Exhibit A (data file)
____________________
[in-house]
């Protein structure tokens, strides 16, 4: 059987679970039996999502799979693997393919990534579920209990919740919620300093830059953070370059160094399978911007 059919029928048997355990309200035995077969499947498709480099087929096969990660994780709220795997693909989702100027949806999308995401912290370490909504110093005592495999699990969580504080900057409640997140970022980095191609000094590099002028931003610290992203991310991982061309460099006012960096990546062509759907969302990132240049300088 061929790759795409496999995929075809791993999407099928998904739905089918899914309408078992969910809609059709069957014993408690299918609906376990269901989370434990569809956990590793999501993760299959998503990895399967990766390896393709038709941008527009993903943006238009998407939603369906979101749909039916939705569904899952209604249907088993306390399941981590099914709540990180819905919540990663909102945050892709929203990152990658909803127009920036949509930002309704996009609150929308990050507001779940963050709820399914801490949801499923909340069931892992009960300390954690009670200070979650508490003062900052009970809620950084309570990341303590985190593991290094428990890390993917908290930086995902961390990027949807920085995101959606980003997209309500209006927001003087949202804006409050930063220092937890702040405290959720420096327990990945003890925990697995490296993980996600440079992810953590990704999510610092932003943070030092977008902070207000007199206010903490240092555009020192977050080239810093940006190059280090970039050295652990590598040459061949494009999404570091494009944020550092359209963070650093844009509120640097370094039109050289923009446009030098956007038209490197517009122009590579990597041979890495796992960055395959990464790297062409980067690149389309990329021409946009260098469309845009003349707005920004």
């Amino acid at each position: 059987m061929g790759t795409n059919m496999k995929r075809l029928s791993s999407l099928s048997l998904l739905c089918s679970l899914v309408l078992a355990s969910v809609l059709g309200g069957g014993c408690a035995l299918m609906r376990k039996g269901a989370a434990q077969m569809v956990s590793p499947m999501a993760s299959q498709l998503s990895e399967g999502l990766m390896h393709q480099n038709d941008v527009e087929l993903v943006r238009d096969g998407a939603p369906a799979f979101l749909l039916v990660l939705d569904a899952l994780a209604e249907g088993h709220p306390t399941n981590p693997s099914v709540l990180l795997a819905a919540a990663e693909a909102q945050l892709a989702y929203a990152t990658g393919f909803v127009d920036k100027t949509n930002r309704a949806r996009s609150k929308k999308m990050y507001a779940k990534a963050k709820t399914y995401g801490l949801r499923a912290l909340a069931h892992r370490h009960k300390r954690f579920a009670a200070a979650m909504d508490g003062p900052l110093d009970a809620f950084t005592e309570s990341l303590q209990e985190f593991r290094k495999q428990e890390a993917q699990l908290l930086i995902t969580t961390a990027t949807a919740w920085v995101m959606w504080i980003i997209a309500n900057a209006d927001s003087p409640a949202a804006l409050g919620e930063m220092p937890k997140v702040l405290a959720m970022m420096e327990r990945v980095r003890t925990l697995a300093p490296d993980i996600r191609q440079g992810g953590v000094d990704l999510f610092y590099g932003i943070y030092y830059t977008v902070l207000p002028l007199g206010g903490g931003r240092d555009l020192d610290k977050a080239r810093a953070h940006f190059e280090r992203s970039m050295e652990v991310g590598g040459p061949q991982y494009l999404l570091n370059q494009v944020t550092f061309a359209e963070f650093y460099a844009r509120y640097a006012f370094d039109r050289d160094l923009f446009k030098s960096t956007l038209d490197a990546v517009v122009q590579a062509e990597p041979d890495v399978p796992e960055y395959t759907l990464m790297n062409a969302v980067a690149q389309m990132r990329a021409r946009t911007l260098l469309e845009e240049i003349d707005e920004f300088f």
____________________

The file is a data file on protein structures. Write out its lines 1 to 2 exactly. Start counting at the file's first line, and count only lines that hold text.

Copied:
[in-house]
């Protein structure tokens, strides 16, 4: 059987679970039996999502799979693997393919990534579920209990919740919620300093830059953070370059160094399978911007 059919029928048997355990309200035995077969499947498709480099087929096969990660994780709220795997693909989702100027949806999308995401912290370490909504110093005592495999699990969580504080900057409640997140970022980095191609000094590099002028931003610290992203991310991982061309460099006012960096990546062509759907969302990132240049300088 061929790759795409496999995929075809791993999407099928998904739905089918899914309408078992969910809609059709069957014993408690299918609906376990269901989370434990569809956990590793999501993760299959998503990895399967990766390896393709038709941008527009993903943006238009998407939603369906979101749909039916939705569904899952209604249907088993306390399941981590099914709540990180819905919540990663909102945050892709929203990152990658909803127009920036949509930002309704996009609150929308990050507001779940963050709820399914801490949801499923909340069931892992009960300390954690009670200070979650508490003062900052009970809620950084309570990341303590985190593991290094428990890390993917908290930086995902961390990027949807920085995101959606980003997209309500209006927001003087949202804006409050930063220092937890702040405290959720420096327990990945003890925990697995490296993980996600440079992810953590990704999510610092932003943070030092977008902070207000007199206010903490240092555009020192977050080239810093940006190059280090970039050295652990590598040459061949494009999404570091494009944020550092359209963070650093844009509120640097370094039109050289923009446009030098956007038209490197517009122009590579990597041979890495796992960055395959990464790297062409980067690149389309990329021409946009260098469309845009003349707005920004």